David Brown Steering Development

The standard steering available on the Selectamatic tractors was the re-circulating ball type manual steering which, over the years, had proved to be reliable and up to most jobs. However, in some jobs – when loading for instance – the steering effort was greatly increased. The late Tom Lazenby recalled that: ’Although there was nothing wrong with what we had on offer, economy-minded farmers avoided our extra costs for power steering, and so we had a job selling the Selectamatics to some customers.

This was especially so if they were converting from an earlier tractor on which power-assisted had been fitted. We, therefore, put a lot of pressure on the Design Department to come up with a form of manual steering that gave much easier operation, and eventually three models were produced for evaluation. Two were sent to farms owned by Browns, and I took one to a farm near Northallerton. We watched these tractors a great deal, and they performed well under every set of circumstances. We knew that if we could start offering these for sale, we’d have yet another popular seller!’

Power-assisted steering consisted of a hydraulic ram cylinder fitted to the tractor’s main frame at one end, and to the steering lever on the top of the kingpin at the other. The drag link attached to a valve on the ram and the manual steering box etc was retained.

The final type of steering used was hydrostatic steering, and David Brown was the first British tractor manufacturer to introduce this system on volume produced tractors. The company responsible for introducing hydrostatic steering in Europe was the Danish firm of Danfoss, but the concept was based on the American Orbitrol patents. A big advantage of hydrostatic steering was the elimination of mechanical linkage, and this gave greater space saving, which was then utilised with the introduction of Q cabs. The oil in the system could however get very hot, so a cooling coil was later introduced to control the temperature.

The positioning of the steering ram was initially down the side of the tractor, but this had a number of drawbacks. The entire steering load was on the near side kingpin that could wear more as a result, whilst the ram could hamper some side-mounted equipment. The side-mounted ram steering also resulted in unequal amount of turns on the steering wheel, but this problem was addressed by incorporating a regenerative valve in the ram, which could feed oil from one side of the ram piston to the other.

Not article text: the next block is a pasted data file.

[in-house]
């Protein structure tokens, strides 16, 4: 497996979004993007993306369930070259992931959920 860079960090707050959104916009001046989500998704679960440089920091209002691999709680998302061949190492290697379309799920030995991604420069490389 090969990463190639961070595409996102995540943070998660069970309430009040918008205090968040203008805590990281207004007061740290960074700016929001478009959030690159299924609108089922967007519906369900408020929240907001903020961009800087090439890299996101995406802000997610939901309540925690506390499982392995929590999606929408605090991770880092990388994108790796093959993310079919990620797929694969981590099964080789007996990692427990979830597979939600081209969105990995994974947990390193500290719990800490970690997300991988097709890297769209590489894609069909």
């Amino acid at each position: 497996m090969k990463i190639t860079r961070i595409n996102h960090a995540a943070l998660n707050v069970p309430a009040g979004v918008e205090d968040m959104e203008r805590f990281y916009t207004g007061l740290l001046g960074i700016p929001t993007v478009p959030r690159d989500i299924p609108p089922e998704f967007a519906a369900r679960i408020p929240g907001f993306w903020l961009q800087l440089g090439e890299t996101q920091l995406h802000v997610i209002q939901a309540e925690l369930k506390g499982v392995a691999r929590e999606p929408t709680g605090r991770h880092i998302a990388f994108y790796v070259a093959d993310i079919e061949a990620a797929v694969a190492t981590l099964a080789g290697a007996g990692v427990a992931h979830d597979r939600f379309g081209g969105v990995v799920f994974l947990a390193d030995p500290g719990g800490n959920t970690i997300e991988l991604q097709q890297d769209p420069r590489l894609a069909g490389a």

The transverse ram mounted behind the axle, first introduced on the 14 series tractors, overcame the above problems. It also was well protected from damage by trash, which could be a specific problem in forestry Work. After several years in service, problems are now being experienced with this type of ram, but most can be put down to a lack of maintenance ie grease. On the 1394 tractors a twin-ram arrangement behind the axle was introduced towards the end of production. The 4WD front axles were fitted with steering rams mounted out of harm’s way behind the axle. Some rams were bent in Scandinavia – probably on forestry work – and we encountered the same problem with one fitted to our Field Test 1690. This ram failed on particularly arduous loader work, involving the removal of tree stumps and general clearance after timber felling, in the Langsett area, near Stocksbridge.













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